Dreadlocks are fabulous looking, but proper dreadlock maintenance requires special grooming to keep the hair looking great.
Once you've got your new hair style, taking good care of dreadlocks often becomes a top priority. Whether you decide to take care of your style on your own or with the help of a professional stylist, dreadlock hair care is as hard or as simple as you want it to be.
Many people have these mythical thoughts that having dreadlocks means less hair maintenance. It doesn't though; having dreadlocks just means having a different hair maintenance routine.
It's true that dreadlock maintenance is a low-key affair...when it comes to styling at least. There are a few more components to consider in a good hair care plan for your dreads, though.
These basic hair care steps won't make your maintenance routine for your dreads any harder; just different. And the difference will definitely show in your locks as they grow healthier, shinier and bouncier than ever before.
There are several different locking processes. But it really doesn't matter how you start your locks , proper maintenance of your dreadlocks is key.
When you begin the locking process, experts agree that locks should not get wet for the first 4-6 weeks that locks are started. The reason for this is that it is believed that the first 4-6 weeks of a new lock is the most critical stage. It is at this time that the hair needs to mesh together naturally. Any obstruction of the natural beginnings of the hair meshing together, can disrupt the locking of the hair.
However, during this time (4-6 weeks) the scalp may become itchy. To cleanse an itchy scalp while growing your dreadlocks, some good products that do not clog the pores or cause build-up are Anti-Itch Scalp Oil and Organic Root Stimulator Herbal Cleanse.
Add a dab of either on a cotton swab and apply sparingly to the scalp.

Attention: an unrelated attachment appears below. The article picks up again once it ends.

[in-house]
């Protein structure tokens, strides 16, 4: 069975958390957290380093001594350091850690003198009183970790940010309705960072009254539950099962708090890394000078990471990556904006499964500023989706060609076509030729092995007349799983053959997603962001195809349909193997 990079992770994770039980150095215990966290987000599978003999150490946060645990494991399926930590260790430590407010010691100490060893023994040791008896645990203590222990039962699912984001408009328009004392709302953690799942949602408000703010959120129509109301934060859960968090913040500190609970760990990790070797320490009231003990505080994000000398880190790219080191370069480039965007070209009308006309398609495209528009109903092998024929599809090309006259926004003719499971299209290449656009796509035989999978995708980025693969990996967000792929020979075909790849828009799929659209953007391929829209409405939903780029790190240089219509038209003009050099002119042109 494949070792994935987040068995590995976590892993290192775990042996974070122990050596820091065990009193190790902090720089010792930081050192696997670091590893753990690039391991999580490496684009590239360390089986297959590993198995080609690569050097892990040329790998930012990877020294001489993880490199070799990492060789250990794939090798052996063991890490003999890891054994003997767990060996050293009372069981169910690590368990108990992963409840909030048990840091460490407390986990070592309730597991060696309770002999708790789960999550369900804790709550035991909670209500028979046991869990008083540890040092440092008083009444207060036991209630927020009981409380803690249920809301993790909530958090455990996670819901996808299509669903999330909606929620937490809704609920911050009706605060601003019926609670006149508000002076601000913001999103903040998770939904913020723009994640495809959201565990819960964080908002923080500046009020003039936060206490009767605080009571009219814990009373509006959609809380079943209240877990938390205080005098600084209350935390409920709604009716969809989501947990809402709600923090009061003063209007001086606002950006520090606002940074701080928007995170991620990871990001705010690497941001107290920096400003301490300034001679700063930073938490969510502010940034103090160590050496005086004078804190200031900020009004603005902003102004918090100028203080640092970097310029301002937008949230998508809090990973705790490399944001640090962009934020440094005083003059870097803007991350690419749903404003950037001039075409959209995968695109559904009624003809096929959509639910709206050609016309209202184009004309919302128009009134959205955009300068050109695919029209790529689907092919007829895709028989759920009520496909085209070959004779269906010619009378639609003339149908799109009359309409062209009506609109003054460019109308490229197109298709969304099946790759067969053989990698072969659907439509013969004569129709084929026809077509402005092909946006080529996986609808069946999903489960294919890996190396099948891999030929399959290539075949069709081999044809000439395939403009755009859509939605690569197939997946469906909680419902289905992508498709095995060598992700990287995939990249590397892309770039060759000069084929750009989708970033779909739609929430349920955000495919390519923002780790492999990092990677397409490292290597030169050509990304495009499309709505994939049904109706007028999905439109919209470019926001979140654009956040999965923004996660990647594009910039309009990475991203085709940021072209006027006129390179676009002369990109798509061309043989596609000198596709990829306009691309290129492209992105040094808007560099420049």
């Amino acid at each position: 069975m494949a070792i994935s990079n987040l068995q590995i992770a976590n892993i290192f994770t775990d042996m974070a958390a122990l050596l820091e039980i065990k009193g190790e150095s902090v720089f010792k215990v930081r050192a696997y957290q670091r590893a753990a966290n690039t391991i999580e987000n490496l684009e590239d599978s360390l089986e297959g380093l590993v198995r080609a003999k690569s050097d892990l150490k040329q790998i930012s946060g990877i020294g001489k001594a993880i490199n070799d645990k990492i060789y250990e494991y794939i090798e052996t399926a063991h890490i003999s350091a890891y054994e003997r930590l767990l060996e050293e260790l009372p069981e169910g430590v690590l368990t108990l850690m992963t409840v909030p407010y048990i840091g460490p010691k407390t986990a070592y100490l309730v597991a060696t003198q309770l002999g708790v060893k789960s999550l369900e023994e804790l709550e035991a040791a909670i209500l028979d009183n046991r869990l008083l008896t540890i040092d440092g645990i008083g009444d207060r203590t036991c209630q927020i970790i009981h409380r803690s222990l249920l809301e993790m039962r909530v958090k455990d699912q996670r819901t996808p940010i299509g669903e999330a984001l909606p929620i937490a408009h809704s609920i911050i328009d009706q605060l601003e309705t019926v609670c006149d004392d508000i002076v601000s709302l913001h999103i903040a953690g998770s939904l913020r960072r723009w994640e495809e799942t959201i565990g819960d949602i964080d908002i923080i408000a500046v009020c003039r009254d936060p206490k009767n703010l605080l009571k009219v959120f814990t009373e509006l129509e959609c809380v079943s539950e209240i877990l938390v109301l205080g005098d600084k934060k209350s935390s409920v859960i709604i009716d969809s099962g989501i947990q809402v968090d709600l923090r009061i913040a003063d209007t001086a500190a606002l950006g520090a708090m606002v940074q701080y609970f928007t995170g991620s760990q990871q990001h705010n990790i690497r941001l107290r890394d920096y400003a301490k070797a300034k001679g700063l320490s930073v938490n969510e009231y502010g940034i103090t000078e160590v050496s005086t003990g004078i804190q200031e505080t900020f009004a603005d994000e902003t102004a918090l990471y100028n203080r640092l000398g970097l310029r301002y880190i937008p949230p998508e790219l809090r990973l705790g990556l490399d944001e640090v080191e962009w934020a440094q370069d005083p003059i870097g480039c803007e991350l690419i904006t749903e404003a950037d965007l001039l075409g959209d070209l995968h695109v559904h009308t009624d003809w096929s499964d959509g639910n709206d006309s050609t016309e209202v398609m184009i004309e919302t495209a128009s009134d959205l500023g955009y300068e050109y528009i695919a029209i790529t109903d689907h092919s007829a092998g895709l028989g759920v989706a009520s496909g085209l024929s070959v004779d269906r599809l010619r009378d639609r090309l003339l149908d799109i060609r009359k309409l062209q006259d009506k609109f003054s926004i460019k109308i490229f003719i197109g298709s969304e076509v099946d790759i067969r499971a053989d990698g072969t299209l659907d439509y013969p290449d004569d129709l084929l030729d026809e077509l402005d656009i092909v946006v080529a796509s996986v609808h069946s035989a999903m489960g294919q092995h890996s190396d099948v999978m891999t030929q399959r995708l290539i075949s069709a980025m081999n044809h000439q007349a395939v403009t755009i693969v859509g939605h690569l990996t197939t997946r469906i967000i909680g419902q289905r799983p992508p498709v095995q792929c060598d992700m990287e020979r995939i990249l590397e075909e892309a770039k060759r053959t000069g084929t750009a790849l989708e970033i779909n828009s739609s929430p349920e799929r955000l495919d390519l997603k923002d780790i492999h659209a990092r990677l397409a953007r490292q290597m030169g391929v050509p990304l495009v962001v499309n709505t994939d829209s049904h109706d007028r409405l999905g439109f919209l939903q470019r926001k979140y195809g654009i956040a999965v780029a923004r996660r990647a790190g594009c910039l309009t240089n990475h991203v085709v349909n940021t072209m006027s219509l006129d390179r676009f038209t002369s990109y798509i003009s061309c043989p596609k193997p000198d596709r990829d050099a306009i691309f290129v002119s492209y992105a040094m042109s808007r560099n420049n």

It's best to have a professional maintain your locks in the beginning once they start to fully lock. Your stylist will be able to show you how to keep your dreadlocks looking neat and well groomed.
To keep dreadlocks from looking dull, stay away from heavy oils like petro
eum jelly, petroleum or products with these ingredients. These man-made products cause buildup and cause lint and residue to attach to locks.
Don't use waxes either - although many may argue otherwise. Overtime, wax can cause buildup in the center of the lock and produce a gooey residue as time goes on. Many dreadlock wearers who chose the use of wax to begin their locks have regretted their decision.
However, if you are looking for another option to wax, some good products to use are oils that are close to the hairs naturally oily state like patchouli oil or other essential oils like tea tree oil, rosemary oil or jojoba oil. Actually, tea tree oil is a great choice as it removes the itchy feeling that may occur on the scalp.
Stay clear of shea butter or beeswax as they can lead to buildup and leave behind a sticky film on the hair over time.
Keep lint at bay by tying your head at night with a loose fitting hair wrap made of satin or silk. Polyester is also a good option because it allows the hair to also breathe when covered. Don't want to cover your hair? A satin or silk pillowcase is also a good choice.
To wash locks after they have matured, some experts recommend washing dreadlocks every 2-3 weeks, but this really depends on your lifestyle and tolerance level.
If you work out or have the need for water on your locks, washing your hair more often or whenever you feel the need is also an option.
Just be gentle on your hair. As you wash your scalp, massage gently with the tips of your fingers and try to retwist to avoid locks from meshing together.
To moisturize dreadlocks daily adding more luster without the buildup, consider a natural castor or mink oil.
These can also be great for retwisting roots along with other essential oils